B intelligent

On an average, a US MNC possesses up to 22 copies of information about the same customer. That's a lot of information. How can a company collect all that data and make it into a single body of useful information? BI may well be the answer.

SMART is the word yesterday at the Sun organized seminar aimed at instructing the market further on the concept of Business Intelligence (BI) and what it entails. Data alone is not enough; what it must do, to be relevant to the business process, is for it to make sense.

That's the difference between data and information, according to an associate partner of Arthur Andersen's who is present at the seminar today.

Answering a query about whether BI is just CRM re-named, Chart Chai Chayavirabood of Arthur Andersen replies, "BI lends to an IT structure the ability to transform data into information."

Information that a business could use, to be precise.

In ordinary circumstances, information about a customer can pass through a company's IT system without leaving much imprint on the business. The customer enters as a digital unit with an attachment of standard information and he leaves pretty much the same way. The file is then stored in a back-corner of the digital hardware until the customer visits again.

BI suggests that those information can be collected, harnessed and make sense of in such a way as to make it meaningful to the business process.

For instance, with BI, data collection begins at the moment the customer enters into the company's e-business structure, it will track the customer as he goes about his net activities, it will relay and connects up with information previously gathered about this customer from other channels, and adding all that together, BI will form a complete picture of the customer as an individual, profiling everything from buying preferences, payment habits to on-line behavior.

The implication is clear, such a profile enables a company to direct more precise marketing at the customer. It affords detection of fraudulent or undesirable users. In addition, macro evaluation of this kind of information will tell a company even more about its own business. The potential is obvious.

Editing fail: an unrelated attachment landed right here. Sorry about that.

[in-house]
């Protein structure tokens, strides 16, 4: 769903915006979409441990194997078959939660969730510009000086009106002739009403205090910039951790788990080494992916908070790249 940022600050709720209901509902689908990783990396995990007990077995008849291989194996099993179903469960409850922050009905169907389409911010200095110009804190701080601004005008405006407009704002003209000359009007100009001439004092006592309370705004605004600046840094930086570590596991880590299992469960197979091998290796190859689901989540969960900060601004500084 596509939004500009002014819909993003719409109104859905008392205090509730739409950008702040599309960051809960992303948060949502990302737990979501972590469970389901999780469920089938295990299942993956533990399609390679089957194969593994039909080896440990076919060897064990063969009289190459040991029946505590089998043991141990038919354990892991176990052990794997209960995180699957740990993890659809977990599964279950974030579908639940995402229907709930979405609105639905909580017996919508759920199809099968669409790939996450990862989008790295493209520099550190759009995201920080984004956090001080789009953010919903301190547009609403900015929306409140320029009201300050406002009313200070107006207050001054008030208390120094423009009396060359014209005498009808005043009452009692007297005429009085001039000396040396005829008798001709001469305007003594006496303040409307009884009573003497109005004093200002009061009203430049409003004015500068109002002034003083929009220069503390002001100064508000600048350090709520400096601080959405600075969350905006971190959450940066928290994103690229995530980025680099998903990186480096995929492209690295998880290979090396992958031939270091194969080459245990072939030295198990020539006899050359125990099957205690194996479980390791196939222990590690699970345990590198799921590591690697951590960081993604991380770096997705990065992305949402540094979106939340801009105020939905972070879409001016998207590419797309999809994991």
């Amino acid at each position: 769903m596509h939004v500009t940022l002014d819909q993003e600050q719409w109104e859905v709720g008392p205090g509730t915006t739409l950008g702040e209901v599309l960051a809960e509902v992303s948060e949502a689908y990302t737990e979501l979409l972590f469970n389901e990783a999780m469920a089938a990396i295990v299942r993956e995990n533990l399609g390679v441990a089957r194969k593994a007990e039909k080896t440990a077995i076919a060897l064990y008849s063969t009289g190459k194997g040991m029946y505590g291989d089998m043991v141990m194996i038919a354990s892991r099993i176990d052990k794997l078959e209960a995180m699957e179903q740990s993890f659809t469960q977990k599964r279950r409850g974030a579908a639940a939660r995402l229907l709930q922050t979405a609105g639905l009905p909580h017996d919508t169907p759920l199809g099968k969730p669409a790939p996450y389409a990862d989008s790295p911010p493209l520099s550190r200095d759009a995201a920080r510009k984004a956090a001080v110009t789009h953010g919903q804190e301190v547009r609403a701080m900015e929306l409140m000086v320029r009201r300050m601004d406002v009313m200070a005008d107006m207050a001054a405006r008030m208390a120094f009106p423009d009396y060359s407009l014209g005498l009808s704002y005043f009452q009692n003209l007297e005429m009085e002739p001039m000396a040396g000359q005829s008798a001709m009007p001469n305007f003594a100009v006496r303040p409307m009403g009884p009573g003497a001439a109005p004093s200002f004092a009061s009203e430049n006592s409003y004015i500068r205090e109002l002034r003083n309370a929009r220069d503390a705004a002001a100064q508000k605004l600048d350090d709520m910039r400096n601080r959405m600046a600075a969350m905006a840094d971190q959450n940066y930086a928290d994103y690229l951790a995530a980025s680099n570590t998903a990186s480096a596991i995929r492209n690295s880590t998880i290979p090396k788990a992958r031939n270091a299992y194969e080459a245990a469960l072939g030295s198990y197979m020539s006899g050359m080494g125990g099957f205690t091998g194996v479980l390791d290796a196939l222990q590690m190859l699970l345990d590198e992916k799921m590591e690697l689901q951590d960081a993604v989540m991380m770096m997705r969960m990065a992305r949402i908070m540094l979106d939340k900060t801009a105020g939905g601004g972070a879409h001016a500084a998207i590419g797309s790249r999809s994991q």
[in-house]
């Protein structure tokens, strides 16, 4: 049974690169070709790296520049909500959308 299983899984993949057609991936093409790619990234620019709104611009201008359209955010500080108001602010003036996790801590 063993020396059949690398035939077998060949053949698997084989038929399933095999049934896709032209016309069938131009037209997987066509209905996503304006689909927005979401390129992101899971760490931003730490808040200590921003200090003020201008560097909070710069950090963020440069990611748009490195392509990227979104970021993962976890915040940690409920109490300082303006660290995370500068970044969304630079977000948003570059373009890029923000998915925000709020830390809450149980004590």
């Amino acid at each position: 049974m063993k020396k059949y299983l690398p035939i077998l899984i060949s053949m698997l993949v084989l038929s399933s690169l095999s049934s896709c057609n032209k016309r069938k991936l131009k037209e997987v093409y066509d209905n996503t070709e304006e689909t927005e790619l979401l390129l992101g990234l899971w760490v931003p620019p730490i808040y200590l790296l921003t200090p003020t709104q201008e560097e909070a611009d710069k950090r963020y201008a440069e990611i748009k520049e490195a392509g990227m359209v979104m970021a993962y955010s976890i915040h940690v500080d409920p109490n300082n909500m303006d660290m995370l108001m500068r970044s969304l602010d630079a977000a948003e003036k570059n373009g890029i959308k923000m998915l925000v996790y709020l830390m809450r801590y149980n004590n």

When it comes to information about customers, companies are plagued with another problem, that of being unable to relate data about the same customer coming from different sources.

When a company is big enough, it will have several points of contact with its customers. There is e-mailing, direct selling, tele-marketing, retailing, and so forth, but information from these sources are separate, even though it may be on the same customer.

This is why your credit card company would call you up twice a year to ask you to sign up with a card that you already own. It is because the information has not been shared.

BI will change that, collating data from multi-sources and producing a single view of the same customer.

In the words of Cyrus Golkar, chief presenter at the seminar today and Sun Microsystem representative, BI provides the glue that gel all the information systems of an organization together. ERP, CRM, information portals, risk management, finance, supply chain management, all these systems can be negotiated and held together by deploying BI technology.

At the heart a BI structure is a data storage area called the data warehouse, where information from different systems are collected and organized. A set up of BI enabling structure does not come cheap, costing upward of 1 to 15 million depending on the scale and services that are picked.

One final word of advise from the convention speakers to would be customers, define your business objectives well with regards to what you want the BI structure to achieve, and ensure maximum scalability and later add-ons.


You have been successfully signed up. To sign up for more newsletters or to manage your account, visit the Newsletter Subscription Center.
See All
See All